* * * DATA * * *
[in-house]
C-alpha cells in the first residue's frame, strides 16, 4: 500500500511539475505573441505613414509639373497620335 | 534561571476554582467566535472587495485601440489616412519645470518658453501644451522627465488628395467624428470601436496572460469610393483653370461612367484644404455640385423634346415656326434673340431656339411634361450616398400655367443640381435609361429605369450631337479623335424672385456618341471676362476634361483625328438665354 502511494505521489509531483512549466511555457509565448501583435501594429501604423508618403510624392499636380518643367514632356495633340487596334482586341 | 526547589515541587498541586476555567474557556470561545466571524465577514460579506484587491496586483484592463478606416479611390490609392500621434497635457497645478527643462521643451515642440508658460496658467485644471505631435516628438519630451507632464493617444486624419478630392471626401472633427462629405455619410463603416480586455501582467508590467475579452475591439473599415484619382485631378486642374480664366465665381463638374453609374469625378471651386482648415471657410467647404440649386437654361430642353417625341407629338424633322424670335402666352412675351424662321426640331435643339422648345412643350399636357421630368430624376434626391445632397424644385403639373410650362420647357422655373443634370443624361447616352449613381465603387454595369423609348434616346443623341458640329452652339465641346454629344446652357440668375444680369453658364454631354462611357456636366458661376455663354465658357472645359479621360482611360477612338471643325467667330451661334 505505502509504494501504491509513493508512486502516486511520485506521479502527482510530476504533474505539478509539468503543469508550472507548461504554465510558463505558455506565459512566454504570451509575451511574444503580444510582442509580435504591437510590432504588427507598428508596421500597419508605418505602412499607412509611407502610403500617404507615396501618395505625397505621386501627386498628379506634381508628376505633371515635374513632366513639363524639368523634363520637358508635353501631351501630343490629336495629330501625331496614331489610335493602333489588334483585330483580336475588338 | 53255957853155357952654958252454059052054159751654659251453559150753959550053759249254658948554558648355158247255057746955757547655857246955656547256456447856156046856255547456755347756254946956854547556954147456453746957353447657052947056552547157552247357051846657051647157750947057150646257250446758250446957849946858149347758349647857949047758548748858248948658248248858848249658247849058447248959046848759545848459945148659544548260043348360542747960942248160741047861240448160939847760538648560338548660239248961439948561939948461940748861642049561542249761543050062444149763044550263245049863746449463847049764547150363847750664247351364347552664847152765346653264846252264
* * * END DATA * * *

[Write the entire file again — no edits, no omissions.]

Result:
[in-house]
C-alpha cells in the first residue's frame, strides 16, 4: 500500500511539475505573441505613414509639373497620335 | 534561571476554582467566535472587495485601440489616412519645470518658453501644451522627465488628395467624428470601436496572460469610393483653370461612367484644404455640385423634346415656326434673340431656339411634361450616398400655367443640381435609361429605369450631337479623335424672385456618341471676362476634361483625328438665354 502511494505521489509531483512549466511555457509565448501583435501594429501604423508618403510624392499636380518643367514632356495633340487596334482586341 | 526547589515541587498541586476555567474557556470561545466571524465577514460579506484587491496586483484592463478606416479611390490609392500621434497635457497645478527643462521643451515642440508658460496658467485644471505631435516628438519630451507632464493617444486624419478630392471626401472633427462629405455619410463603416480586455501582467508590467475579452475591439473599415484619382485631378486642374480664366465665381463638374453609374469625378471651386482648415471657410467647404440649386437654361430642353417625341407629338424633322424670335402666352412675351424662321426640331435643339422648345412643350399636357421630368430624376434626391445632397424644385403639373410650362420647357422655373443634370443624361447616352449613381465603387454595369423609348434616346443623341458640329452652339465641346454629344446652357440668375444680369453658364454631354462611357456636366458661376455663354465658357472645359479621360482611360477612338471643325467667330451661334 505505502509504494501504491509513493508512486502516486511520485506521479502527482510530476504533474505539478509539468503543469508550472507548461504554465510558463505558455506565459512566454504570451509575451511574444503580444510582442509580435504591437510590432504588427507598428508596421500597419508605418505602412499607412509611407502610403500617404507615396501618395505625397505621386501627386498628379506634381508628376505633371515635374513632366513639363524639368523634363520637358508635353501631351501630343490629336495629330501625331496614331489610335493602333489588334483585330483580336475588338 | 53255957853155357952654958252454059052054159751654659251453559150753959550053759249254658948554558648355158247255057746955757547655857246955656547256456447856156046856255547456755347756254946956854547556954147456453746957353447657052947056552547157552247357051846657051647157750947057150646257250446758250446957849946858149347758349647857949047758548748858248948658248248858848249658247849058447248959046848759545848459945148659544548260043348360542747960942248160741047861240448160939847760538648560338548660239248961439948561939948461940748861642049561542249761543050062444149763044550263245049863746449463847049764547150363847750664247351364347552664847152765346653264846252264